Leading ITP clinicians come together and deliver consensus guidelines for the treatment of (ITP) in adult patients.
Local guidelines are needed to assist clinicians treating immune thrombocytopenic purpura (ITP) in Australia and New Zealand. Although many excellent summaries have recently been published for audiences elsewhere, we present our accumulated consensus perspectives on the diagnosis and management of ITP, specifically addressing clinically relevant areas where there are limitations to the available evidence1-3 (the guideline development process is described in the online Supporting Information, box). We are members of the Thrombosis and Haemostasis Society of Australia and New Zealand (THANZ).
This consensus statement has been endorsed by the THANZ Council and ITP Australia. ITP Australia provided patient perspective feedback on our recommendations.
The authors of the guidelines include a number of ITP Australia Medical Advisors and include: Philip YI Choi, Eileen Merriman, Ashwini Bennett, Anoop K Enjeti, Chee Wee Tan, Isaac Goncalves, Danny Hsu and Robert Bird. ITP Australia has provided patient perspective feedback.
The absence of high quality evidence for basic clinical dilemmas in immune thrombocytopenic purpura (ITP) underlines the need for contemporary guidelines relevant to the local treatment context. ITP is diagnosed by exclusions, with a hallmark laboratory finding of isolated thrombocytopenia.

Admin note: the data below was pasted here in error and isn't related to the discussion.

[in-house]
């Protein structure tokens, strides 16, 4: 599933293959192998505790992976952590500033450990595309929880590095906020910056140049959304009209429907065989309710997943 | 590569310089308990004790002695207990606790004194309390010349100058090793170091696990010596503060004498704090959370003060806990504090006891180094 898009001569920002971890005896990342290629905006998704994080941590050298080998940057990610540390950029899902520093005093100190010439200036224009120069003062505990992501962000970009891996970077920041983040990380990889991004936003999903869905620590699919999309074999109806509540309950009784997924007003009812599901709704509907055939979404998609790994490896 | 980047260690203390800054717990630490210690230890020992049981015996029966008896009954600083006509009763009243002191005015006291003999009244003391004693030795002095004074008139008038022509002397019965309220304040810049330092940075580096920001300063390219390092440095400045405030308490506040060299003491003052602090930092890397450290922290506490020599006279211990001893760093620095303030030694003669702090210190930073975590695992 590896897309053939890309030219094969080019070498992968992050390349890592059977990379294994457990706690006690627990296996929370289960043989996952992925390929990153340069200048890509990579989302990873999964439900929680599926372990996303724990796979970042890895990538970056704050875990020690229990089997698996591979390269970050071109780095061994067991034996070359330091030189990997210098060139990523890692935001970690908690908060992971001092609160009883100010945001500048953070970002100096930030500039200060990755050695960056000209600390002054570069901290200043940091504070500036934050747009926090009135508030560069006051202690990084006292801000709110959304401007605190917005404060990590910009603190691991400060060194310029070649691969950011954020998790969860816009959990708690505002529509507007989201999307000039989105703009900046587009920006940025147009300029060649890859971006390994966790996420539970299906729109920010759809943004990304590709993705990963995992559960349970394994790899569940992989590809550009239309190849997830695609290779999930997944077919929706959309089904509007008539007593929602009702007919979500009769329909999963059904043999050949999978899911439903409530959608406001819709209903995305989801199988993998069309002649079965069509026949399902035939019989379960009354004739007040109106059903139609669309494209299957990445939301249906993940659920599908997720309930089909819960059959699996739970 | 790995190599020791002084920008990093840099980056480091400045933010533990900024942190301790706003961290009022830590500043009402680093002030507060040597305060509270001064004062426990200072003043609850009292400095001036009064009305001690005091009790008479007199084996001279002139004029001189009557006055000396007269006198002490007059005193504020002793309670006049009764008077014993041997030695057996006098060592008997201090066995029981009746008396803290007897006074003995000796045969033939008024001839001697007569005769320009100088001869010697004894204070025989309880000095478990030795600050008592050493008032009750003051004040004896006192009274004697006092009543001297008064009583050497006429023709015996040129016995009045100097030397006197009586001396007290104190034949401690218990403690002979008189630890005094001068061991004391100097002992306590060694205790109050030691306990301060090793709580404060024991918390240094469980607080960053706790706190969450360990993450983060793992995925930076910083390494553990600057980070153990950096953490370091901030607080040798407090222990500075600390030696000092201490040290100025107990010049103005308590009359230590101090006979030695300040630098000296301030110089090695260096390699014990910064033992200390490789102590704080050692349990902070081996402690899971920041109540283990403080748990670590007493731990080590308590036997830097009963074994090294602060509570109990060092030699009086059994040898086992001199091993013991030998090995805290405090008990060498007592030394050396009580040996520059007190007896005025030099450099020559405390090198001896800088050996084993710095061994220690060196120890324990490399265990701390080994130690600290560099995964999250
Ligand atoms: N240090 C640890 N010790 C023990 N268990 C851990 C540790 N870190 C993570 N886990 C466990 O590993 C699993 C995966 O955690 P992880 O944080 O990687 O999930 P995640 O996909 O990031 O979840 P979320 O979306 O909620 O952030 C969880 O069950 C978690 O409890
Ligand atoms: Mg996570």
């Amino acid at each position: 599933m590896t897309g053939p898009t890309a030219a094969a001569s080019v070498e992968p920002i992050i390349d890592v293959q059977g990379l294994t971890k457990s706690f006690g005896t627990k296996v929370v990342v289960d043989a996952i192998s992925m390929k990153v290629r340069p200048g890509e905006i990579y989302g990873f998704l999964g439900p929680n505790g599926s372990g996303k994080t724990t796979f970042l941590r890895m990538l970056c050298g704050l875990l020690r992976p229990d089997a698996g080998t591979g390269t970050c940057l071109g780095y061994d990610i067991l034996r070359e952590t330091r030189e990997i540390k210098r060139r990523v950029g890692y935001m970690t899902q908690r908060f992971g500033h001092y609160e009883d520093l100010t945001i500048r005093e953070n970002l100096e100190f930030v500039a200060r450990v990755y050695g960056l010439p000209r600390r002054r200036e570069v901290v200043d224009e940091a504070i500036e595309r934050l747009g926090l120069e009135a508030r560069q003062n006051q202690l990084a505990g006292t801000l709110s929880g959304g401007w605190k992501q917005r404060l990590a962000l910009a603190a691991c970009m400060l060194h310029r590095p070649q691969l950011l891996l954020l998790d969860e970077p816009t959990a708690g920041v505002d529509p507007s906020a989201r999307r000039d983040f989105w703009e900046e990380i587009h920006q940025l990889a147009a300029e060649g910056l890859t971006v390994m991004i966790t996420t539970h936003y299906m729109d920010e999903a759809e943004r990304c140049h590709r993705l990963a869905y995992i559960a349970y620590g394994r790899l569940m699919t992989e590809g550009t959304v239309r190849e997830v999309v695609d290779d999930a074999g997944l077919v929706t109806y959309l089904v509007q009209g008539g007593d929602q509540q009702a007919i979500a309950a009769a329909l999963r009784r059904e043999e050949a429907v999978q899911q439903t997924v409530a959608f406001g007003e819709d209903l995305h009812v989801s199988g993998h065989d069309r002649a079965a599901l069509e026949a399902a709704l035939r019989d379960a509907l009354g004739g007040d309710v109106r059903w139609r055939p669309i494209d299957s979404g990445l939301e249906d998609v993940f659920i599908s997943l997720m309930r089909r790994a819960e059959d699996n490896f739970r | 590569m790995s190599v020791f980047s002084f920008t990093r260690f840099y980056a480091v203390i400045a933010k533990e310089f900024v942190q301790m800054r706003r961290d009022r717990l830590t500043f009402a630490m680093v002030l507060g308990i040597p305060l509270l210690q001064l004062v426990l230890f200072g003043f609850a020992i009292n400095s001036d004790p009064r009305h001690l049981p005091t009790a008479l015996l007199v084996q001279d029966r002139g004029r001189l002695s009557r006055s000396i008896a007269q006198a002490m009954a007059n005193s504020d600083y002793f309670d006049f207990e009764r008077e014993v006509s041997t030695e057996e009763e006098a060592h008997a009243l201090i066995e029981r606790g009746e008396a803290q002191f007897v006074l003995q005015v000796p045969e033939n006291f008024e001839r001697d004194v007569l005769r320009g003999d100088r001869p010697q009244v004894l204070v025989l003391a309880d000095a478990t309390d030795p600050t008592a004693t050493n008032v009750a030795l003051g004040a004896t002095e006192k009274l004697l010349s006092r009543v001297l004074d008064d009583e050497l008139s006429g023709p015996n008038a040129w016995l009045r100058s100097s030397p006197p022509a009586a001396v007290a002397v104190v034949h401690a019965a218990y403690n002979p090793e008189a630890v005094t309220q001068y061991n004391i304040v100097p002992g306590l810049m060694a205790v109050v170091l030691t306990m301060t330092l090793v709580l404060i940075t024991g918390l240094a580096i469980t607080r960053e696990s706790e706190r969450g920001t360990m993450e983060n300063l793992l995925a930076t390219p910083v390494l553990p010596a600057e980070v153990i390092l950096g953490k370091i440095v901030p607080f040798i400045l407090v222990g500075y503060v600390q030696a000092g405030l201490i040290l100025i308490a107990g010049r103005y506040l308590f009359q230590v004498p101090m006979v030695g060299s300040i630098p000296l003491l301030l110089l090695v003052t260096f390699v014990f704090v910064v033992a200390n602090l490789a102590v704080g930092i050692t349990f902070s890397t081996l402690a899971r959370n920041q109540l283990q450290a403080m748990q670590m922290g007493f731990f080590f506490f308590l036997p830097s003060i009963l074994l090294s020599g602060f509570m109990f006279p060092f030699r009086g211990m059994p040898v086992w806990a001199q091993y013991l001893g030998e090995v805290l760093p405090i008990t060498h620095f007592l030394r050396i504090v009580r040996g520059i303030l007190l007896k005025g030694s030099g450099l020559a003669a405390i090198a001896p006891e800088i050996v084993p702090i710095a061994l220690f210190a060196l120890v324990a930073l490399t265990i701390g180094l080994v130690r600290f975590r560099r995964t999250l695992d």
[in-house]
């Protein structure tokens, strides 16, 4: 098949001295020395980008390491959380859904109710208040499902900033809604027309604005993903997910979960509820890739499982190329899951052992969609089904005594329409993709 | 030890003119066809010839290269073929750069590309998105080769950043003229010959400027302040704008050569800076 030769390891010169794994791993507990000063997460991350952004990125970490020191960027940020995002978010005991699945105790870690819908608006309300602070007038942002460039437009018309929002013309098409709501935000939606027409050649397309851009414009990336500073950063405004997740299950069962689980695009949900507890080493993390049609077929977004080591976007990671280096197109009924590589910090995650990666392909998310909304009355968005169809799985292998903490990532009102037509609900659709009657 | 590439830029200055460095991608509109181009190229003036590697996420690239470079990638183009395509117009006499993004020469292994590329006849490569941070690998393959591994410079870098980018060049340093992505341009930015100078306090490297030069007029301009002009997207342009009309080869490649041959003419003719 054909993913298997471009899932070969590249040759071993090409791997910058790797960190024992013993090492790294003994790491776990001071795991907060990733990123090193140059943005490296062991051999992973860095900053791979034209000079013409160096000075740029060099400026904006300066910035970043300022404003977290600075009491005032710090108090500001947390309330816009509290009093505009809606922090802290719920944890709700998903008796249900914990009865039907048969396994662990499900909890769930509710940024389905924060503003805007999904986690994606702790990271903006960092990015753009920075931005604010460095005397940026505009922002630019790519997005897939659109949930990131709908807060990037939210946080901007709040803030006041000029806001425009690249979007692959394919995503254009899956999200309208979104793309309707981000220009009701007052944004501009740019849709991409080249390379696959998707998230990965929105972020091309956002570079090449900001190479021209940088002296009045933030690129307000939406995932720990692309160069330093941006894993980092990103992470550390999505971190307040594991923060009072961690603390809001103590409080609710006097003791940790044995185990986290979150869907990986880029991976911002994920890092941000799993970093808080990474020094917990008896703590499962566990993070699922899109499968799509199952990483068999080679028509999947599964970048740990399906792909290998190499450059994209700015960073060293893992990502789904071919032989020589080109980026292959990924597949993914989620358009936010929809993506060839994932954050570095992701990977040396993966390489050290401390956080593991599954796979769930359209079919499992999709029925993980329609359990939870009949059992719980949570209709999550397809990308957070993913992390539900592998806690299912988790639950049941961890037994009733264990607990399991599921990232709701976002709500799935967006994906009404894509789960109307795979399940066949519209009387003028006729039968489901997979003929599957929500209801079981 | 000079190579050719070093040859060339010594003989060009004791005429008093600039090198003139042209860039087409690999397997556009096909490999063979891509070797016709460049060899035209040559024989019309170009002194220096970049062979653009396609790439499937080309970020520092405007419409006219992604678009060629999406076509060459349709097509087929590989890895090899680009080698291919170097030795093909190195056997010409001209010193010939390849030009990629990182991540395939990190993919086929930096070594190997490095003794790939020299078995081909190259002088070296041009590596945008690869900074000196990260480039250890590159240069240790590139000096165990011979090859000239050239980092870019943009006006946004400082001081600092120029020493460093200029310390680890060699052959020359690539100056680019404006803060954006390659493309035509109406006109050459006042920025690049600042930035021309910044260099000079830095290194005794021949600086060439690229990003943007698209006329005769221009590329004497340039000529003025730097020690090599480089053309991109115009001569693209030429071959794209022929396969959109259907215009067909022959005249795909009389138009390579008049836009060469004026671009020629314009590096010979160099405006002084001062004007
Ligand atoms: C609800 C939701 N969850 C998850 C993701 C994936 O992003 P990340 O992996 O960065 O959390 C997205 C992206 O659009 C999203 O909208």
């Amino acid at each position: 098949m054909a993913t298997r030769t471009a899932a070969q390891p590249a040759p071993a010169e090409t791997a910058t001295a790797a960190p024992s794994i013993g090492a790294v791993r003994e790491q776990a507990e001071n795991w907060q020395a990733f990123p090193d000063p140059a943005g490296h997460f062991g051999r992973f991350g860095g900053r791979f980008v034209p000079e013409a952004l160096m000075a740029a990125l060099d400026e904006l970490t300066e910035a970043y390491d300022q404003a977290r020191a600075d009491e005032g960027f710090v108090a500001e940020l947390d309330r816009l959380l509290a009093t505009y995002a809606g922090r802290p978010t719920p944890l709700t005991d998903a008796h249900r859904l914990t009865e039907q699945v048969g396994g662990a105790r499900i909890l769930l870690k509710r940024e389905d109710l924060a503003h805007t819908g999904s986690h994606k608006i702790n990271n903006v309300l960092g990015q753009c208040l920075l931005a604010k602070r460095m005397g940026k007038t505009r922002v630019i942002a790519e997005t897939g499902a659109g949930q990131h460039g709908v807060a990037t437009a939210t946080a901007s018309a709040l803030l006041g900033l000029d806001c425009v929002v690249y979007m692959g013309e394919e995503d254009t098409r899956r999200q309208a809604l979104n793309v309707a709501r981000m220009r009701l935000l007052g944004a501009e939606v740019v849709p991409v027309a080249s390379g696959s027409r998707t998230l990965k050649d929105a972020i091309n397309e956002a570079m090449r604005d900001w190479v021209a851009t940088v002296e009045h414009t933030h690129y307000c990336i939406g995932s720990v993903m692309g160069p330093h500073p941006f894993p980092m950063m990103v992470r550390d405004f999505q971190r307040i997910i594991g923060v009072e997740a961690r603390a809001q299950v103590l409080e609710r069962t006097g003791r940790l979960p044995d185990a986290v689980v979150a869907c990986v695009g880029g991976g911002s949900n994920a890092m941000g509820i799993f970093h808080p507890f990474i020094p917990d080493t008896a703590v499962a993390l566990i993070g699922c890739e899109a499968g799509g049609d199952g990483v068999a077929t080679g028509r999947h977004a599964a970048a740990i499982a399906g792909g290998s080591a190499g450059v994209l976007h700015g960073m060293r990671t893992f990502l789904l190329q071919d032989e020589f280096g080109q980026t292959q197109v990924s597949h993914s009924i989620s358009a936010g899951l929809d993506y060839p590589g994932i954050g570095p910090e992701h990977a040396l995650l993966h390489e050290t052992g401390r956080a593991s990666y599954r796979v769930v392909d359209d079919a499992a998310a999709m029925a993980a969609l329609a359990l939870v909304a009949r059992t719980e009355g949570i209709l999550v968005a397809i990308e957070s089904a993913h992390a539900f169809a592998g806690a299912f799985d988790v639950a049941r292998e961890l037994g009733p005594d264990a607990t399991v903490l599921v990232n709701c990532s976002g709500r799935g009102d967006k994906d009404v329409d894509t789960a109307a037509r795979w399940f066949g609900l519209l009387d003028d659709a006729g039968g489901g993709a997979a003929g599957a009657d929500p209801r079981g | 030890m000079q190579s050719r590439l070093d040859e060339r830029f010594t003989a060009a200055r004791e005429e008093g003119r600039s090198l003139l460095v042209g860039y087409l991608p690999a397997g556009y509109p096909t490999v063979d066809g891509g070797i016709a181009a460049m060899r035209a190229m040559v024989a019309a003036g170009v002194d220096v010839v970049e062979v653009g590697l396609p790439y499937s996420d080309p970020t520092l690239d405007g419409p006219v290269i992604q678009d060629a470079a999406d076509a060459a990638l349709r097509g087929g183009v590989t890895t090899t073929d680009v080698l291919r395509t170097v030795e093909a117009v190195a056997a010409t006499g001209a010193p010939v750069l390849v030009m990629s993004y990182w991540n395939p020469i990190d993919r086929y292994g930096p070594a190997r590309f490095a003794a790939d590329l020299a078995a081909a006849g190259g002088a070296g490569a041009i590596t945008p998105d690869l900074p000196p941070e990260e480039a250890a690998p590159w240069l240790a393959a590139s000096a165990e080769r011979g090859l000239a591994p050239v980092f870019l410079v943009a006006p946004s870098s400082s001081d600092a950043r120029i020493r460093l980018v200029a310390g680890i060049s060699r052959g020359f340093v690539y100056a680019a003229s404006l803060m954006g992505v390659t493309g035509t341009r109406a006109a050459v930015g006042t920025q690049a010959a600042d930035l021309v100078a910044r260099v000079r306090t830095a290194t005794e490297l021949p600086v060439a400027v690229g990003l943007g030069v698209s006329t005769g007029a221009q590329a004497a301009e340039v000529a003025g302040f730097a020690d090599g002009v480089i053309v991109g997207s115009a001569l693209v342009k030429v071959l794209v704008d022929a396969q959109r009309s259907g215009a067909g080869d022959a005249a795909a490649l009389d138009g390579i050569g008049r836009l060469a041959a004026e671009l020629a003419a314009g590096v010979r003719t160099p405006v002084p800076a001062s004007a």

Bleeding, family and medication histories and a review of historical investigations are required to gauge the bleeding risk and possible hereditary syndromes. Beyond the platelet count, the decision to treat is affected by individual bleeding risk, disease stage, side effects of treatment, concomitant medications, and patient preference. Treatment is aimed at achieving a platelet count > 20 × 109/L, and avoidance of severe bleeding. Steroids are the standard first line treatment, with either 6-week courses of tapering prednisone or repeated courses of high dose dexamethasone providing equivalent efficacy. Intravenous immunoglobulin can be used peri-procedurally or as first line therapy in combination with steroids.
Changes in management as a result of this statement:
There is no consensus on choice of second line treatments. Options with the most robust evidence include splenectomy, rituximab and thrombopoietin receptor agonists. Other therapies include azathioprine, mycophenolate mofetil, dapsone and vinca alkaloids. Given that up to one-third of patients achieve a satisfactory haemostatic response, splenectomy should be delayed for at least 12 months if possible. In life-threatening bleeding, we recommend platelet transfusions to achieve haemostasis, along with intravenous immunoglobulin and high dose steroids.
To review the guidelines in detail, review them below.
Source: Medical Journal of Australia
Publish Date: October 10, 2021